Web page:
, Volume 174, Issue 1, pp 45–54 | Cite as

Low global sensitivity of metabolic rate to temperature in calcified marine invertebrates

  • Sue-Ann Watson
  • Simon A. MorleyEmail author
  • Amanda E. Bates
  • Melody S. Clark
  • Robert W. Day
  • Miles Lamare
  • Stephanie M. Martin
  • Paul C. Southgate
  • Koh Siang Tan
  • Paul A. Tyler
  • Lloyd S. Peck
Open Access
Physiological ecology - Original research


Metabolic rate is a key component of energy budgets that scales with body size and varies with large-scale environmental geographical patterns. Here we conduct an analysis of standard metabolic rates (SMR) of marine ectotherms across a 70° latitudinal gradient in both hemispheres that spanned collection temperatures of 0–30 °C. To account for latitudinal differences in the size and skeletal composition between species, SMR was mass normalized to that of a standard-sized (223 mg) ash-free dry mass individual. SMR was measured for 17 species of calcified invertebrates (bivalves, gastropods, urchins and brachiopods), using a single consistent methodology, including 11 species whose SMR was described for the first time. SMR of 15 out of 17 species had a mass-scaling exponent between 2/3 and 1, with no greater support for a 3/4 rather than a 2/3 scaling exponent. After accounting for taxonomy and variability in parameter estimates among species using variance-weighted linear mixed effects modelling, temperature sensitivity of SMR had an activation energy (Ea) of 0.16 for both Northern and Southern Hemisphere species which was lower than predicted under the metabolic theory of ecology (Ea 0.2–1.2 eV). Northern Hemisphere species, however, had a higher SMR at each habitat temperature, but a lower mass-scaling exponent relative to SMR. Evolutionary trade-offs that may be driving differences in metabolic rate (such as metabolic cold adaptation of Northern Hemisphere species) will have important impacts on species abilities to respond to changing environments.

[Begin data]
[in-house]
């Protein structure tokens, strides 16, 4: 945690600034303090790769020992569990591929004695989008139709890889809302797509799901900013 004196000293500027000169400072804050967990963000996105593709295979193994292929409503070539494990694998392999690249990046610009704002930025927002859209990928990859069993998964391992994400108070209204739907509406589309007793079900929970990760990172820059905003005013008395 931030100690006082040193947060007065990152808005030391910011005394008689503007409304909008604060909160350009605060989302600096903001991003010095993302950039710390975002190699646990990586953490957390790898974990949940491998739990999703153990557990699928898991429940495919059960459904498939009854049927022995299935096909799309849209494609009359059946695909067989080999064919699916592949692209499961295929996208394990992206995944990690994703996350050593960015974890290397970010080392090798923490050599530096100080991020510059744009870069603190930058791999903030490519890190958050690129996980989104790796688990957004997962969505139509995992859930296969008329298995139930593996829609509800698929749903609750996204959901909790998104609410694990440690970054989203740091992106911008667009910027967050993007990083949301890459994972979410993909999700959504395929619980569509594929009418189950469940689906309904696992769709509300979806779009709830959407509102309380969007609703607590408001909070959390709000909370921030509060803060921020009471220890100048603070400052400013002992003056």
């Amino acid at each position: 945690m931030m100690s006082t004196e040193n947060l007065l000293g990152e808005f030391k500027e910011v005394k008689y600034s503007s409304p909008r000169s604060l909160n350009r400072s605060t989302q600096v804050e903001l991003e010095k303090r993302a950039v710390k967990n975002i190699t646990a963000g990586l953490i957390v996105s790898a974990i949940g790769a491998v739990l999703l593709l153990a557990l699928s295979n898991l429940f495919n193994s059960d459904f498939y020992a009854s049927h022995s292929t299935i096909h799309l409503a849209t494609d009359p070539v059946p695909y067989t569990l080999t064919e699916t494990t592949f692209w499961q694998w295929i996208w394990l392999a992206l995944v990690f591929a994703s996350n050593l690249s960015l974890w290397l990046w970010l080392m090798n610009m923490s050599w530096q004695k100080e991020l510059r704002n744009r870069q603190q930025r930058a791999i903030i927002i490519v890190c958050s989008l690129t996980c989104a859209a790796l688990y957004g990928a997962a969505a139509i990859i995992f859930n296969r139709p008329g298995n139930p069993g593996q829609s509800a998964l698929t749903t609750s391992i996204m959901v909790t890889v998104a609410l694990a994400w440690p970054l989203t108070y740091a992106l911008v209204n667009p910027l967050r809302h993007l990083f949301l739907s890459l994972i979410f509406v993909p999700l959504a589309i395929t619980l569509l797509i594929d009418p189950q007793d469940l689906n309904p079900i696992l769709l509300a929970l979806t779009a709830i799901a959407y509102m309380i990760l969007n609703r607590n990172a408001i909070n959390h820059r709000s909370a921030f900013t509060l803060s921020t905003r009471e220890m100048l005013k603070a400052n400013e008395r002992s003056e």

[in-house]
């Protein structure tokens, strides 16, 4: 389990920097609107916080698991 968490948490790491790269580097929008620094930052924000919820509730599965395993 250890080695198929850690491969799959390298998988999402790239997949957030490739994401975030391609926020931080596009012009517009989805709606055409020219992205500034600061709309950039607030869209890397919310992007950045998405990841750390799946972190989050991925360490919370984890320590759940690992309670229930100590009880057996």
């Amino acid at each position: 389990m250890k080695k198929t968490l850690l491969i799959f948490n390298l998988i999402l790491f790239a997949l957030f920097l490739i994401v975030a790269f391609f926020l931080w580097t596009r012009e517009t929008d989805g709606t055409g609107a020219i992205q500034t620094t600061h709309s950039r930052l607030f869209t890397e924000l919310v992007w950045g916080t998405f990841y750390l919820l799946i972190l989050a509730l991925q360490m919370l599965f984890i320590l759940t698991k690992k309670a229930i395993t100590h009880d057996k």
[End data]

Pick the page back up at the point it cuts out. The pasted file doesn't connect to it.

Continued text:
Oxygen Latitude Activation energy Energetics Climate change 


The physiological plasticity of ectotherms is correlated with large-scale geographic patterns in environmental conditions (e.g. Gaston et al. 2009). Gaining a mechanistic understanding of how thermal performance of organisms varies with latitudinal range is, therefore, a key tool for understanding how species distributions are likely to be affected by changing climate (Pennisi 2005). As temperature is arguably the most important environmental variable driving the physiological rates of ectotherms (Hochachka and Somero 2002), geographic patterns of physiological adaptation are predicted to be primary correlates of an environmental thermal regime and thus reflected in species’ distributions (e.g. Addo-Bediako et al. 2000). Metabolic rate is a key component of energy budgets and investigations into its scaling with morphology and temperature have been extensive (Heusner 1985; Bergmann 1847), with global comparisons being used to identify geographic patterns of metabolic rate and potential mechanisms underlying these patterns (e.g. Clarke and Johnston 1999).